Unlike the French, Thai cooks don’t really perceive an omelette as a rite of passage or something to prove his or her own worth. Rather, most of the time, an omelette from a Thai kitchen is a mean of survival. A desperate act in a pinch. A kid with a pan and an egg should be able to whip up a simple omelette for a hearty meal with rice when needed. A Thai-style omelette is easy and homey. There’re no rules of their shapes and forms. But at the same time, they serve a myriad of purposes: from mains to sides, with more reiterations than I can count.
Most Thais associate a plate of the omelette as ultimate comfort. The baseline version contains nothing but an egg (or more), fish sauce or soy sauce with an optional addition of crushed white pepper. As a purist, I love my omelette without the pepper. The taste of that simple Thai omelette with steamed rice is enough to bring me home. And I usually need nothing more. The dish is already perfect.
The eggs always act as a wonderful blank canvas though. Additional ingredients can be added to diversify the tastes. Traditional versions include shallot and chillies (below), minced pork (Kai Jiew Moo Sub), minced meats anything but hardly beef or chicken. Shrimps and crabmeat are also very popular.
My favourite version includes an omelette with sliced green onions. I love the herb’s natural sweetness and aroma when cooked. Cilantro, although not orthodox, creates a wonderful taste in an omelette too when paired with roughly chopped shrimps. For those into historical tidbits, you might have already heard about Kai Jiew Khun Chai ไข่เจียวคุณชาย which includes in the filling a bunch of Thai basil leaves and pickled radish that we call Hua Chai Po หัวไชโป๊ว. This is another classic, but not something I would whip up on a whim. Maybe it is because I don’t really carry those two specific ingredients in my fridge like I do shallot, green onions and chillies.
I grew up eating my mother’s omelette soup or as she calls it ‘Kai Jiew Nam’ ไข่เจียวน้ำ. This is not a common dish in the Thai omelette repertoire, but it is delicious. She would fry an omelette first, plain or with something like minced pork if that was available. Then, she would use the spatular to cut the omelette into small bite-sized pieces, add some water, and garnish the whole thing with cilantro and green onions, chopped, as per a typical Thai soup. In this case, freshly cracked white pepper is a must to flavour the soup. The residue oil from frying the omelette gives this soup a distinct taste and aroma, too. It is another of my favourite dish. And I grew up eating and making a great number of it for a real homey feel.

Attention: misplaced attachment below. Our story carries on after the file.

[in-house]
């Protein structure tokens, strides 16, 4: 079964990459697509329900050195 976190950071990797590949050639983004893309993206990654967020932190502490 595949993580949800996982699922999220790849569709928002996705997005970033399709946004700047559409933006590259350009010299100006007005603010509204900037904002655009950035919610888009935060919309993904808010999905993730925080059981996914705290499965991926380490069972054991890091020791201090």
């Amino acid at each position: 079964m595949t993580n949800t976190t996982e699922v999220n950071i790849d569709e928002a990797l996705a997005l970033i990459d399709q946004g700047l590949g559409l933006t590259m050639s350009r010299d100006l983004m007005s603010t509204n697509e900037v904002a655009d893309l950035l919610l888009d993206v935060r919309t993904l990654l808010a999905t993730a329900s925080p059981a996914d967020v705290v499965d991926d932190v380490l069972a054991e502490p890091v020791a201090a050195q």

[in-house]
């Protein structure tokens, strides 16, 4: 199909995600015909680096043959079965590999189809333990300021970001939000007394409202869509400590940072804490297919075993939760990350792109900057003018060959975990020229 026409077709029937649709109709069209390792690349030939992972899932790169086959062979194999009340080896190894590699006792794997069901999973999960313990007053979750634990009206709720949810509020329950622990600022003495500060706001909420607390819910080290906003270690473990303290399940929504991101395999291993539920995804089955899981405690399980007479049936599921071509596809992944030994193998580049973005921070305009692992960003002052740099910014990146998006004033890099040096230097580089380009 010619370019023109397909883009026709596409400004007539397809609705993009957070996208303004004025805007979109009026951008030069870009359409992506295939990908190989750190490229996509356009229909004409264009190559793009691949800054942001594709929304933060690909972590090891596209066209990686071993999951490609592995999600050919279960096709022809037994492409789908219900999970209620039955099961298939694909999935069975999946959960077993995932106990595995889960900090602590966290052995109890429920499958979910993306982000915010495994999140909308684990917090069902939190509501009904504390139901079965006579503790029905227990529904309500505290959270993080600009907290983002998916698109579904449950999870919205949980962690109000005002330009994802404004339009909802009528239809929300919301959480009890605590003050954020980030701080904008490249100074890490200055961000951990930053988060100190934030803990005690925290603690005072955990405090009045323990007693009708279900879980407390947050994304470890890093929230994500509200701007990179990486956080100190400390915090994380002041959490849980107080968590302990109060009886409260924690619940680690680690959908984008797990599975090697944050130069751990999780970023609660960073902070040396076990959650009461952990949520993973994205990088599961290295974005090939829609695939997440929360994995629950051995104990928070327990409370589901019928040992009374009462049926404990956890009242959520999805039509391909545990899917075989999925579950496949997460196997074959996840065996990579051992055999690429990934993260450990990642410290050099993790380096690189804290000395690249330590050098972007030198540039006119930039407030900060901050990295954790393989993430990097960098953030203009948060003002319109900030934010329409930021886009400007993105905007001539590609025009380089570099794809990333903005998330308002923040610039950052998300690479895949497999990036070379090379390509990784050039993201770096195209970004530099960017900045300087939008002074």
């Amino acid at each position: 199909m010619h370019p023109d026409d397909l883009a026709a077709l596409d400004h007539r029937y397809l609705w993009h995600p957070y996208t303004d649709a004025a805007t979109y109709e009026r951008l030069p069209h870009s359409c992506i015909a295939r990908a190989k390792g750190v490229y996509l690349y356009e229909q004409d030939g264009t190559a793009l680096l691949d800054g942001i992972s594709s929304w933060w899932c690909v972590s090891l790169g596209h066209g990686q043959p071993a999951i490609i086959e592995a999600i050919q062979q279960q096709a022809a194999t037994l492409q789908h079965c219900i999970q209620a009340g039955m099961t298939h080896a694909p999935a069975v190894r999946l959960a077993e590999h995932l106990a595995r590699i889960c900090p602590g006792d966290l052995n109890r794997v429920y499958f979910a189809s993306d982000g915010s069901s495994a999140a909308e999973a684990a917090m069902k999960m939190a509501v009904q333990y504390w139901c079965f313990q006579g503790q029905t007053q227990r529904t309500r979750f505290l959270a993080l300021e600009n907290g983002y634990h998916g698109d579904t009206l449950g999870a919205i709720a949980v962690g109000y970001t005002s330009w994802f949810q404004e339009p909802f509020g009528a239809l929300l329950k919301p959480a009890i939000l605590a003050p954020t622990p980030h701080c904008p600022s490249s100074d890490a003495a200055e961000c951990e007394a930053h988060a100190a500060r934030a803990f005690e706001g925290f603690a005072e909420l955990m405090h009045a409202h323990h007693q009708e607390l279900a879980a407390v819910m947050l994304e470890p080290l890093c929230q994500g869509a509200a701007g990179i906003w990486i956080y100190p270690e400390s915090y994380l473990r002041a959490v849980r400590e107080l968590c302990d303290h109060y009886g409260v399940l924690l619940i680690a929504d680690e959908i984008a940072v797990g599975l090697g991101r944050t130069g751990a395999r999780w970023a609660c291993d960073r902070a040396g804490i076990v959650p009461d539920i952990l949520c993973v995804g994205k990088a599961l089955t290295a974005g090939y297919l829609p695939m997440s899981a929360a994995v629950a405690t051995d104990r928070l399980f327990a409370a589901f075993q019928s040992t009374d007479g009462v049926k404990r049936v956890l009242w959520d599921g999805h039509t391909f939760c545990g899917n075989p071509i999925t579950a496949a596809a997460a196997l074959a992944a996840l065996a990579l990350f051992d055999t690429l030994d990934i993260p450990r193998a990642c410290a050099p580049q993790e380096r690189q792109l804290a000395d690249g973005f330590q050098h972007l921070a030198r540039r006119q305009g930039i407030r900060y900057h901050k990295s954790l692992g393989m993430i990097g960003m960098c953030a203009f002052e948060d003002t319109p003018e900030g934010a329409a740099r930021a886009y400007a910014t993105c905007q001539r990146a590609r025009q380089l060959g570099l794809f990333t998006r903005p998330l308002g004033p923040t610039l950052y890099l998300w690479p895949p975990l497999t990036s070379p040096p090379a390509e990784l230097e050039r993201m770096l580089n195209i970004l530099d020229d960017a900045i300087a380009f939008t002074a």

This soup was so common to me and I didn’t realize it to be something else until I was cooking for myself a lot in the US, attending school. It seemed, at least in my days, that cooking for oneself was a crucial part of being a ‘Nak Rein Nok,’ a Thai student studying in whatever country not his or her own. Usually, in a Thai family, at least back in my days, the children were fed with their mom’s cooking until the day they left home. Many who left home to study abroad, out of homesickness and the need to save money, started to cook. The references at the time then were series of long-distant phone calls back home for recipes and advice and cookbooks. There’s no YouTube, no Internet, nothing. Just us, out there in the world, scouting for the precious precious Asian ingredients wherever we were, and learned to cook by memories and adaptations.
Somewhere, pre-millennium, in the Pacific Northwest of the US, I was cooking my mother’s omelette soup again, when my then-boyfriend (now husband) who’d eat everything I cooked without saying much, noticed the dish. ‘Why there’s water in the omelette?’ he asked, clearly he was surprised by the concoction. But then, he cleaned the bowl as always.
Apart from being on its own as a main dish with rice, an omelette also serves as a wonderful side dish in a Thai meal we nostalgically call ‘Samrap’ สำรับ with its comforting tastes going so well with anything, especially all the spicy curries of southern Thailand. It offers a nice break from the fiery stuff I would be munching and enjoying. It assuages my palate that was being assaulted by the brutal but all delicious tastes.
MY OMELETTE SOUP or Kai Jiew Nam ไข่เจียวน้ำ
This one-pan recipe is only a guideline. Make your own variations as you go. Steamed rice is required though.
- Two or three eggs (I’d go for one egg per person)
- Soy sauce, pepper to taste
- Minced pork or minced shrimps (optional)
- Chopped cilantro + green onions
- Any additional vegetables that you have. I found spinach or Ivy gourd vines or Yod Tam Lung ยอดตำลึง above work very well. Another great option is soft tofu.
Make the omelette first. Beat the eggs vigorously, add the soy sauce to the eggs. This is not a dish to be oil-and-heat-timid. Enough oil and high heat will fluff the omelette and that gives the result the unique aroma of the Thai omelette you don’t want to miss.
Once the omelette is nicely browned and done, cut it into small chunks with your spatula. Set the omelette aside by scooping them all into the serving bowl. Add the soup or plain water into the pan, let the liquid boil, add the extra meats or vegetables or soft tofu, flavour it with soy sauce, taste until you like it.
Pour the soup into the waiting serving bowl with the cut omelette. Garnish with more chopped cilantro and green onion. Enjoy!
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